Google is prescribing a new plan to enter the pharmaceutical business. The tech giant announced a partnership with Chicago-based pharmaceutical company AbbVie to develop new treatments for common diseases associated with aging.

Calico, a startup funded by Google, will work with AbbVie to spend $1.5 billion toward researching and developing new drugs and treatments for diseases like cancer and Alzheimer's disease. A new R&D center will also be established in the San Francisco Bay area. 

The partnership marks a two-step process in creating drugs. Calico will work on researching the science of aging using Google's advanced technology. AbbVie, meanwhile, will do what it does best: bringing drugs from late-stage development to market. (The company is best known for developing Humira, the biggest-selling drug in the world.)

"Our relationship with AbbVie is a pivotal event for Calico, whose mission is to develop life-enhancing therapies for people with age-related diseases," Arthur Levinson, the head of Calico and former Apple chairman, said in a statement. "It will greatly accelerate our efforts to understand the science of aging, advance our clinical work, and help bring important new therapies to patients everywhere."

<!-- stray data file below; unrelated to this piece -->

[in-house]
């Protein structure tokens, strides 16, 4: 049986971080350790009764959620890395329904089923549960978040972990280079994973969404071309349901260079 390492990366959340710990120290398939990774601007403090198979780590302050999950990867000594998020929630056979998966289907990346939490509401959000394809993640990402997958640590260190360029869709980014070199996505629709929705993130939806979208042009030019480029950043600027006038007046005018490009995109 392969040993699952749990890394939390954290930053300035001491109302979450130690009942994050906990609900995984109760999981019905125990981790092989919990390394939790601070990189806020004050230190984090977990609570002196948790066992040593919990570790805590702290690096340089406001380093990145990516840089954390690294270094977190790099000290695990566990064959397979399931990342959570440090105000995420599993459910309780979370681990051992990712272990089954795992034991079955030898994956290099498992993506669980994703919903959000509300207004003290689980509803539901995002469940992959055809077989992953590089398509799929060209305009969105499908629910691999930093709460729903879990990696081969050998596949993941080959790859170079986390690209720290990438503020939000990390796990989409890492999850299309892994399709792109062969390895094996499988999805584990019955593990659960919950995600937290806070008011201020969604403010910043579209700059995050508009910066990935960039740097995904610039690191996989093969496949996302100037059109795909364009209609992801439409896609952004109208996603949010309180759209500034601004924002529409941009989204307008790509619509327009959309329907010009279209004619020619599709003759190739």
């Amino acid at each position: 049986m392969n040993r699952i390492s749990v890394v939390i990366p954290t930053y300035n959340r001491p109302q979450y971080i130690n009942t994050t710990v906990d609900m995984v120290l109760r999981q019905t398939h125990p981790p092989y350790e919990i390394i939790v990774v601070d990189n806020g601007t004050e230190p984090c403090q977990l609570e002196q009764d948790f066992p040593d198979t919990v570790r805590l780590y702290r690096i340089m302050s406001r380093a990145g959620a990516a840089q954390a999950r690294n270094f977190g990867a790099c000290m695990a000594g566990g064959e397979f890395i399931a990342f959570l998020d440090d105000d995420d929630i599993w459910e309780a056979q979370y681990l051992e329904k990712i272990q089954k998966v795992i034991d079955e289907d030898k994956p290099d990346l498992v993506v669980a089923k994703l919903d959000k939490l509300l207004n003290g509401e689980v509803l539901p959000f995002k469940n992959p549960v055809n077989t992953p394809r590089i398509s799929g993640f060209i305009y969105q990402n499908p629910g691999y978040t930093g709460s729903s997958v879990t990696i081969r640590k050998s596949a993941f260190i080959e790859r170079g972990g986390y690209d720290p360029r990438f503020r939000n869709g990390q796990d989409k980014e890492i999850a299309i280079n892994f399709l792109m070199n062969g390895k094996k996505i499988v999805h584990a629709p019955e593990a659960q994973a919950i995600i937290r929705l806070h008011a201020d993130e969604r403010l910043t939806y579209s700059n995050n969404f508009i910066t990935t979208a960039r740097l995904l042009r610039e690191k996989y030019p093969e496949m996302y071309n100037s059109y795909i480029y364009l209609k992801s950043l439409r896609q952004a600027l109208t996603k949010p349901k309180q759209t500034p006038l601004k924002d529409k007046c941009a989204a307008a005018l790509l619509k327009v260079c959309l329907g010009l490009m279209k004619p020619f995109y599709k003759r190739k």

Google's mission to take another step away from Internet searches started last year, when it created the research and development company to funnel tech toward aging research. Levinson, who had also been the chief executive of life sciences company Genentech until 2009, targeted AbbVie to launch the venture. 

According to The Chicago Tribune, AbbVie and Calico will each provide $250 million at launch. The former's CEO Richard Gonzalez also released a statement supporting the collaboration:

[The collaboration] demonstrates our commitment to exploring new areas of medicine and innovative approaches to drug discovery and development that augments our already robust pipeline. The potential to help improve patients' lives with new therapies is enormous.

As progress is made, the two companies will contribute an additional $500 million each, The Wall Street Journal reported. Both will "share costs and profits equally."